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October 20, 2017
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Boston’s only vintage market can be found in SoWa, a district of the city’s South End that is known for its artistic community. Photograph by Briana Palma.
Signs beckon people inside, where music
plays and people leisurely browse stalls
of vintage and antique goods.
Photograph courtesy of Stephanie Pernice. 

It's a quiet and wintery Sunday morning in the SoWa (South of Washington Street) neighbourhood of Boston's South End. Just a few cars move along Harrison Avenue, while even fewer pedestrians walk along the snow-covered sidewalk. Normally, the parking lot for number 460, a long brick building, buzzes with the motors of food trucks - they're absent because of the Christmas holidays - that are lined up to serve everything from gourmet pickles and lobster rolls to cupcakes and ice cream.

Despite its quiet surroundings, the old factory building comes to life every Sunday throughout the year for the SoWa Vintage Market. Signs beckon people inside, where music plays and people leisurely browse stalls of vintage and antique goods. Some of the vendors gather together, their Boston accents loud and clear as they chat; others sit quietly with books perched in their laps, speaking up only when customers approach.

The only market of its kind in the city, SoWa Vintage came into existence four years ago when long-time dealers Stephanie Pernice and John Warren realised Boston was lacking such an experience. "John and I were going to Brooklyn every week to the Brooklyn Flea," Pernice says. "We live here in the Boston area and when the economy got really bad we went there every week just to survive and stay in business and be able to keep doing this rather than have to get jobs."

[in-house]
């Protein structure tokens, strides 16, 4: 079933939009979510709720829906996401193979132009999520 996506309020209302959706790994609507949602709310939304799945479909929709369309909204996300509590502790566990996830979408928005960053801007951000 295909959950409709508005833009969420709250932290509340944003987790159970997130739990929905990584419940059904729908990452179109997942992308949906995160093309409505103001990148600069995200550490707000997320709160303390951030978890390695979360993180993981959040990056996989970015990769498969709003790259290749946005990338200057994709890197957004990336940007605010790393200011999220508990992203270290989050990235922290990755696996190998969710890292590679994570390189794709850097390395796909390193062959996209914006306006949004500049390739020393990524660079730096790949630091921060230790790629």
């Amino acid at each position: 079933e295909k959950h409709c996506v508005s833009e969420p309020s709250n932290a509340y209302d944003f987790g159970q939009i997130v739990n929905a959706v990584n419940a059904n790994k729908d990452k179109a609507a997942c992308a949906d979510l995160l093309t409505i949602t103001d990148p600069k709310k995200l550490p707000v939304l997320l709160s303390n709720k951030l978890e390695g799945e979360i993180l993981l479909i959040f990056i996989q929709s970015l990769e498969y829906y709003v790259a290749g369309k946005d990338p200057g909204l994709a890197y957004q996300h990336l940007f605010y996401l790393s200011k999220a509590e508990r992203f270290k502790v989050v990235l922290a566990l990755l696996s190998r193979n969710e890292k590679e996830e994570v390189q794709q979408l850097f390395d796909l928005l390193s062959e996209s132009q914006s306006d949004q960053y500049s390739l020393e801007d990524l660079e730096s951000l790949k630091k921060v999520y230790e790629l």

Pernice explains that antiques dealers used to participate in the now nine-year-old seasonal SoWa Open Market, a staple of the thriving artistic and cultural neighbourhood that SoWa has become in the last decade. Yet when the opportunity arose to head indoors and use the 7,000-square-foot, three-room space, they decided to establish a separate market.

At the start, only seven vendors participated, but by the end of the first year and just before shutting down for the winter, Pernice and Warren had reached their 30-vendor capacity. Then two years ago, they transformed their market from a warm-weather event to a year-round destination for locals as well as tourists, thanks to support from the tourism and hospitality industries.

Though her business The House of Findings
is primarily based online, veteran retailer
Mayra Gonzalez sells a large selection of
vintage women’s clothing and accessories
at the weekly SoWa Vintage Market.
Photograph by Briana Palma.

And indeed, SoWa does attract an eclectic group of patrons, which seems fitting with its diverse and ever-changing collection of goods. "We have a lot of everybody," Pernice says. "We have a lot of regulars and we have a lot of new people." The market attracts people of all ages, from young collectors to families to seniors. As proof, Pernice points to a miniature, red, bench-like piece. "We have a girl who comes in and she collects dollhouse furniture and little doll stuff, so if we find anything we save it for her."

Still, at the SoWa Vintage Market, there's much more to discover than playthings for children. Trolling through the different stalls - all organised against a backdrop of red brick walls - you're sure to come across recognisable gems for both your home and wardrobe. The findings range from Fendi purses and cashmere scarves to copies of the now-defunct Life magazine and clunky old typewriters. There's even a women's sweater from Filene's, the locally loved department store bought out by the parent company of Macy's in 2005.

On this day, Pernice puts on display a boxy, gold purse purchased at a church sale the previous day. As she shows off all of its features - including compartments for perfume, powder, jewellery and a hidden cigarette case - her passion for vintage and antiques shines through. "Isn't that cool?" she asks, smiling. "And it came with its original little pouch and an original little gift box, too."